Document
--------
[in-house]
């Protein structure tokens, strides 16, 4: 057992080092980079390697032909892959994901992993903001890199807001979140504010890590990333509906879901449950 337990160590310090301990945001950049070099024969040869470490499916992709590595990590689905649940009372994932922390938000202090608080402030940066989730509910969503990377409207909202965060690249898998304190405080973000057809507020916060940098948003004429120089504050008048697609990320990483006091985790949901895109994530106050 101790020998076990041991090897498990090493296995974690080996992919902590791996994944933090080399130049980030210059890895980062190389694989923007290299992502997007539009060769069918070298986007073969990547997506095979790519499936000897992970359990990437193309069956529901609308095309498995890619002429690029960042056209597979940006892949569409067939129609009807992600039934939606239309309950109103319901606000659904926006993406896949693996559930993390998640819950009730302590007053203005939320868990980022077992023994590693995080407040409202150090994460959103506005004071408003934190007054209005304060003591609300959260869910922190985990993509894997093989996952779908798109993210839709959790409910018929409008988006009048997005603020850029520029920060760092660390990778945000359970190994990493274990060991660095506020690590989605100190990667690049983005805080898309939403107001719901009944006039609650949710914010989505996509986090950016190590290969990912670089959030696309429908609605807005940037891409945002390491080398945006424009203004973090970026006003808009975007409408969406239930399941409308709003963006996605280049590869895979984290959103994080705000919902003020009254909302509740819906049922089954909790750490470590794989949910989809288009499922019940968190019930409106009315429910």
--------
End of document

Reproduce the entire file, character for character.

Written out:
[in-house]
């Protein structure tokens, strides 16, 4: 057992080092980079390697032909892959994901992993903001890199807001979140504010890590990333509906879901449950 337990160590310090301990945001950049070099024969040869470490499916992709590595990590689905649940009372994932922390938000202090608080402030940066989730509910969503990377409207909202965060690249898998304190405080973000057809507020916060940098948003004429120089504050008048697609990320990483006091985790949901895109994530106050 101790020998076990041991090897498990090493296995974690080996992919902590791996994944933090080399130049980030210059890895980062190389694989923007290299992502997007539009060769069918070298986007073969990547997506095979790519499936000897992970359990990437193309069956529901609308095309498995890619002429690029960042056209597979940006892949569409067939129609009807992600039934939606239309309950109103319901606000659904926006993406896949693996559930993390998640819950009730302590007053203005939320868990980022077992023994590693995080407040409202150090994460959103506005004071408003934190007054209005304060003591609300959260869910922190985990993509894997093989996952779908798109993210839709959790409910018929409008988006009048997005603020850029520029920060760092660390990778945000359970190994990493274990060991660095506020690590989605100190990667690049983005805080898309939403107001719901009944006039609650949710914010989505996509986090950016190590290969990912670089959030696309429908609605807005940037891409945002390491080398945006424009203004973090970026006003808009975007409408969406239930399941409308709003963006996605280049590869895979984290959103994080705000919902003020009254909302509740819906049922089954909790750490470590794989949910989809288009499922019940968190019930409106009315429910």